I try not to label people as pessimists, but rather their opinions on the Mariners in 2004. The opinion that the Mariners have gotten worse from this offseason seems pretty pessimistic to me. I use optimist/pessimist pretty loosely here, but in general, I am very upbeat about the Mariners, while many in the M's blogosphere think we will finish in 3rd in our own division. Every one of us WANTS the M's to win the World Series. But I'm probably the only blogger that really believes we will. I love most of our offseason moves, and I'm looking forward to a season of Ibanez, Spiezio, and Aurilia on the left side of the field.

David then writes, "Between the Optimist and those Olympians, the sphere has finally added some viewpoints from people who don't feel that statistical analysis is all its cracked up to be. There's enough truth in their (mine and Olympia Mariner) criticisms to make their point kinda-sorta-valid, but we must be careful to avoid throwing out the baby with the bathwater. In the end, blind optimism is just another shade of ignorance, and I don't subscribe to the ignorance is bliss theory. "

I agree completely, David. Well, said. I hope I do not appear "blindly" optimistic. I do try to publish "the bright side of things," and I do start from the basic belief that M's management are not a bunch of idiots. But I do try to support my arguments with statistics where possible, and with scouting reports and other non-statistical ideas where not. I will try to avoid blind optimism, and feel free to call me on it when you see it. I also appreciate your attempt to acknowledge our value in the realm of ideas on the M's, kinda-sorta :-)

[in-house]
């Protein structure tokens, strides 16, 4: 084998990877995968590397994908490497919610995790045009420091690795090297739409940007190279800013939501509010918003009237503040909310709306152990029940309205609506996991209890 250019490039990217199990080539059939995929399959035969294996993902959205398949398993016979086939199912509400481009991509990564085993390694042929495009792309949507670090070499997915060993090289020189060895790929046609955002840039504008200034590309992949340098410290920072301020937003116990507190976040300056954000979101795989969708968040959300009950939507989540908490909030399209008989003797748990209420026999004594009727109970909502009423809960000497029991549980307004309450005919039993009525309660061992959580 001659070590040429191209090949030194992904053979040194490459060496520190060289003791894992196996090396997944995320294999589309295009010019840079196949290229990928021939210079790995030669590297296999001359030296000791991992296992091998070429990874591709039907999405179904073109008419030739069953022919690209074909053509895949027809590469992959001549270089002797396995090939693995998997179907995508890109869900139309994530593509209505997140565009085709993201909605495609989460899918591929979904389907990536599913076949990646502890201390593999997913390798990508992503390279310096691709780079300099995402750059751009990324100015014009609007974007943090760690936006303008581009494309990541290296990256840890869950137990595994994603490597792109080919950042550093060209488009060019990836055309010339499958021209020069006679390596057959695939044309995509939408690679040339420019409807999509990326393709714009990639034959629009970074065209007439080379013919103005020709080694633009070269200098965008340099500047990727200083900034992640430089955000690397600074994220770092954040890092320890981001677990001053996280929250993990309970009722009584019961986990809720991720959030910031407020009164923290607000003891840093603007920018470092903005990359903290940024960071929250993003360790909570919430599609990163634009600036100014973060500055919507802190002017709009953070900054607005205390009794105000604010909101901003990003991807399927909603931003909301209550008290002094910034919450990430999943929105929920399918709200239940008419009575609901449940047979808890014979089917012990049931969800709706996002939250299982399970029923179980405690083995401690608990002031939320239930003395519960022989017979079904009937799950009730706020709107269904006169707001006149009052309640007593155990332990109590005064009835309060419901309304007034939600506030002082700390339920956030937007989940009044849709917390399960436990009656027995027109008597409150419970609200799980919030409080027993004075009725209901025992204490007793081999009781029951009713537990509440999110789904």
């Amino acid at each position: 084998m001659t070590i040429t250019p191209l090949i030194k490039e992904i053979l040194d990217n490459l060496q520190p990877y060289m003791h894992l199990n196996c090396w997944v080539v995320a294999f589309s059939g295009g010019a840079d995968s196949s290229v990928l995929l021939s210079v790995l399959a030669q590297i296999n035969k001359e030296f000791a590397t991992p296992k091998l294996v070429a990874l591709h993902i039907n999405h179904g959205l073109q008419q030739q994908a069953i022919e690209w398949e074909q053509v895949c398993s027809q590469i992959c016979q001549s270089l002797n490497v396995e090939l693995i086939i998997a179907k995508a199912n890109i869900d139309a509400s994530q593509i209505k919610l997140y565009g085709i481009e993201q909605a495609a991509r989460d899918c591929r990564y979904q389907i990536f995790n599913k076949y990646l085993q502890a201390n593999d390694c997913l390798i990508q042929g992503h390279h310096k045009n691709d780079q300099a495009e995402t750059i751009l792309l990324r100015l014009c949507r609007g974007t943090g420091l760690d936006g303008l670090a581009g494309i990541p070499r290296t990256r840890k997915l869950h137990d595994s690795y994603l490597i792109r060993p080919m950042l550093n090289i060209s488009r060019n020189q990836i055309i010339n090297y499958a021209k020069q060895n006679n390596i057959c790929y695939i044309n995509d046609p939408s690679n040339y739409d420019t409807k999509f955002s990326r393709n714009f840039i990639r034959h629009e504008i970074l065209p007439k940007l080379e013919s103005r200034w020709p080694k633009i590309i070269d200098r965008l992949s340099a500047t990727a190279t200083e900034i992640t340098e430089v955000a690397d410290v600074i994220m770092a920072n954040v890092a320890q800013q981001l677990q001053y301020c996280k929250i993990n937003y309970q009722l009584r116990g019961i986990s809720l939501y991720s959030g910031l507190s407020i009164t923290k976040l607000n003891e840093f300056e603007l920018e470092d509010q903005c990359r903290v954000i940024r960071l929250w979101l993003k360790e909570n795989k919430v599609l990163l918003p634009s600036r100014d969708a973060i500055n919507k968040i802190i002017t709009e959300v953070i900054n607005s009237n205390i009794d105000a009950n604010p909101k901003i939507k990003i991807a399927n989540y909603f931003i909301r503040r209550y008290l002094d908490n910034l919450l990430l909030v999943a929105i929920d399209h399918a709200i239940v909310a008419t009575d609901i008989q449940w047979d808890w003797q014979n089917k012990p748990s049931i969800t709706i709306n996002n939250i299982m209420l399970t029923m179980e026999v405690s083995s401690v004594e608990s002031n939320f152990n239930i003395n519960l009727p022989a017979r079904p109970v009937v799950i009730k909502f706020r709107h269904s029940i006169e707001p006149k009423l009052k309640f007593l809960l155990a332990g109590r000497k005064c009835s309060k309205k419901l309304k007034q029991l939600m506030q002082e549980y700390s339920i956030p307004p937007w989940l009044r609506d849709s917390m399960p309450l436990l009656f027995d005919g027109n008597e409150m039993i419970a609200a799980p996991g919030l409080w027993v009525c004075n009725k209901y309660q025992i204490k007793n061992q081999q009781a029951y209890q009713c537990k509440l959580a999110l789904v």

Finally, Derek echoes David sentiments, about all the "criticism of statheads." Now, I'm guessing that USS Mariner gets much more email than I do, and maybe some of the folks who write thanks for this blog, send them nasty notes, and the heads of Apple Macintosh's on their pillows at night, so I'm thinking this is a pretty broad stroke and certainly not all intended for yours truly.

I have been a Baseball Prospectus / Baseball Primer / Rob Neyer / Bill James follower for years, and am amongst my friends, considered the stathead. But while our understanding of baseball is improved as a result of the exploratory work done by the Voros "don't call me Quinton" McCracken's of the world, we don't know it all yyet. I just try to remind folks that just because Raul Ibanez is moving from KC to Seattle doesn't mean his power is going to go away. And the value of defense is one big guesstimate right now, so no one really knows how much replacing Winn/Cammy with Ibanez/Cammy will hurt the M's pitching staff. No one would have predicted Jamie Moyer, Bret Boone, Edgar (27-year-old MLB debut to HOF DH?), Ichiro, Freddy's fall, etc... So to say that personal experience with a player is cannot be used to override PECOTA projections seems ludicrous to me.

You guys at USS Mariner love baseball. You live it, you breathe it, you wash it down with a cold beer. Just remember to show that love in your writing from time to time. More homages to Edgar and Boone and their Hall of Fame candidacies, and less time inventing mean-spirited nicknames for management and coaches, just because they are less proficient with statistical analysis. Its been frustrating missing the playoffs the past two years, but the pieces are in place for the long-awaited championship. So forgive me for any blind optimism I've shown, and I'll forgive you for overbashing of M's management you've done, and we'll agree to have a beer at Game 4 of the World Series.